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    I don't subscribe to the theory that not "dressing up" to go to church correlates to casualness towards God. I've heard some argue this, but I've never seen it personally. More importantly, there is no place in Scripture that supports this.

    In addition, culture and climate play a big part in this. My experience is that in the warmer climate states - Florida, Arizona, California - people dress more casual all the time - not just when attending church.

    Lastly, the whole issue of whether it is proper or not to shake hands or hug or whatever seems somewhat bizarre. In my world, one is almost always expected to both hug and kiss others on the cheek in social situations - yes, even at church.
     
  11. PastorSBC1303

    PastorSBC1303
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    Casualness to God is not about dress, modes of greeting, etc. It is about the heart and how you approach worship of God. It is not even a Sunday issue, rather it is a daily moment by moment issue of how you live. The Pharisees were rebuked hard by Christ for having all the outside things right, but being dirty on the inside. I can show up to church in my best 3 piece suit, shake all the right hands, put a smile on my face, but on the inside if my life is not right before God, then it is all a waste.
     
  12. Alcott

    Alcott
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    I don't think so either, but we are probably seeing this mostly from the inside (of our own group) out. The Mormons and Jehovah's Witnesses maintain a deep level of commitment among their members, and when they come to your door or you see them outside peddling, they are going to be quite 'dressed up.' High standards do seem to be related to high levels of commitment. I was looking at the website of a large Conservative Jewish congregation recently, and I read that for recognition services, such as a bar-mitsvah, anyone coming to the platform to thank the congregation or make a congratulatory speech must be wearing a white shirt, tie, and dark jacket, as well as a tallet; or for women, a dress which covers the shoulders and is at least mid length. As Jews remain very rigid in their dedication to their principles, is there a relations with rigidity in dress and style? I really think so.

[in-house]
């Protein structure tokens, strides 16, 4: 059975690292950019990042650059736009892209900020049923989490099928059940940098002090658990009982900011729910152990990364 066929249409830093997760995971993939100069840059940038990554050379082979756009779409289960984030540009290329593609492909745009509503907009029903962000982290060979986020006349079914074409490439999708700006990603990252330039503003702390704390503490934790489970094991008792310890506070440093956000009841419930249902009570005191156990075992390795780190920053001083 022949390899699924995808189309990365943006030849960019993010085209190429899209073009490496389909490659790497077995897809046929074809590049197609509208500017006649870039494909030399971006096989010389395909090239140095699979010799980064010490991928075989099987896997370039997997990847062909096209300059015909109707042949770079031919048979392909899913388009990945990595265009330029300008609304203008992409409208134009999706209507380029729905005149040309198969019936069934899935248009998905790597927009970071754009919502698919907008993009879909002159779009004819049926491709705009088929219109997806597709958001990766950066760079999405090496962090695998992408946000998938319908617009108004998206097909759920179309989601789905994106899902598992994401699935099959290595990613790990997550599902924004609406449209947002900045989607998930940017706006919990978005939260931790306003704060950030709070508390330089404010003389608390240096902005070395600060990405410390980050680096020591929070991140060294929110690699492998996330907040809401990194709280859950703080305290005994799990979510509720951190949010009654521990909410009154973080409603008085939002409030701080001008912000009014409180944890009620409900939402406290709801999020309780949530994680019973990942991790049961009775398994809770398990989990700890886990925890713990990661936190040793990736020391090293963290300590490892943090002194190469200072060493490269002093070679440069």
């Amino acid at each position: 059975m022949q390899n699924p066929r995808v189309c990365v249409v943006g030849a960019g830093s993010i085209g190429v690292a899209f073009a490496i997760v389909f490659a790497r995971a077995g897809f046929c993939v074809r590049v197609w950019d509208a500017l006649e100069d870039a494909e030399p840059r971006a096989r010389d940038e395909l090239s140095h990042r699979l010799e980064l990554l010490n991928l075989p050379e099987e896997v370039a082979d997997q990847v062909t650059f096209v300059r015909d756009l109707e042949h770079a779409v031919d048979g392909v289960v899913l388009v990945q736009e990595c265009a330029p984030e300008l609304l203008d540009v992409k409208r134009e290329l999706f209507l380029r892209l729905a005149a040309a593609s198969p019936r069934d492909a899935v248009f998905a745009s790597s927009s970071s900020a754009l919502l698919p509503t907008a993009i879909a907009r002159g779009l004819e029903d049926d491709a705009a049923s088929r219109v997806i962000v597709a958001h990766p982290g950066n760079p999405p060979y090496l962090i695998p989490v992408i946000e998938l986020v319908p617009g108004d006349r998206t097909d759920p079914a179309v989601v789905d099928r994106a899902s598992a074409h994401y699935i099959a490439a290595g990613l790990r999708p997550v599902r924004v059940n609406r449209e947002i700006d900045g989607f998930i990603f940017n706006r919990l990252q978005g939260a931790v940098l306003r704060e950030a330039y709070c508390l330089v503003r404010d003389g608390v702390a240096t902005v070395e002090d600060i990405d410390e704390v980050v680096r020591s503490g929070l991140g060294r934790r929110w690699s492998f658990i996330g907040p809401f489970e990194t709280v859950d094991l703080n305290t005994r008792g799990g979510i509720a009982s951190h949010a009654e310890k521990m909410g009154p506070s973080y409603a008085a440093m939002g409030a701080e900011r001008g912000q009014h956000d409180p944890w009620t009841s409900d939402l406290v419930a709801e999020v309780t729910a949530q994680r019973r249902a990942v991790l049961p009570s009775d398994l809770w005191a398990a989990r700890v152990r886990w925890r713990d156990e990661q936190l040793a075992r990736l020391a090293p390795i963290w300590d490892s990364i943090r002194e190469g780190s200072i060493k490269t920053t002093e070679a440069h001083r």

I am not reconsidering my position, but I trying to be objective in obsesrving that the 'other' position may have merit.

    Nevertheless, that is an issue in many circles. On a Christian singles' web site, the host of a gathering said she wanted to "warn" anyone coming that they would get a big hug from her when they enter her house, because some members of her church criticize her for hugging single men there, saying it is improper, so she is going to do as inclined at her own home.
     
  13. go2church

    go2church
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    OK, who has all the time to come up with that kind of survey? I didn't answer any of it, way too long. Guess I am too casual
     
  14. Soulman

    Soulman
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    I think it is important to dress your best for God. Christ and Christians should beable to show the world that we do not change. 40 years ago people dressed for occasions such as weddings, funerals, church, etc. I have recently attended weddings and funerals where casual was the attire of the day.

    It is a fact of life that one of the indicators of a nation becoming apathetic and are on the downward slide is the way in which they perceive themselves.

    Down through the centuries Christians always wore their Sunday best. It is a way to show the world that not everything has to slip. We are different and have something the world needs.

    Lets' stop dressing down to the worlds standards. Lets give them something to aspire to. We should dress our best for God. You can only make a first impression once.
     
  15. Alcott

    Alcott
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    Yeah, just like after Peter had his vision of the sheet, and he was sent for by Cornelius' men, went back with them, was invited to speak the message he was supposed to have and he says, "Men, I am giving you something to aspire to-- get out of those togas and jeans and start wearing suits and ties." Yeah, that's the kind of makeover we need to urge them to, ain't it?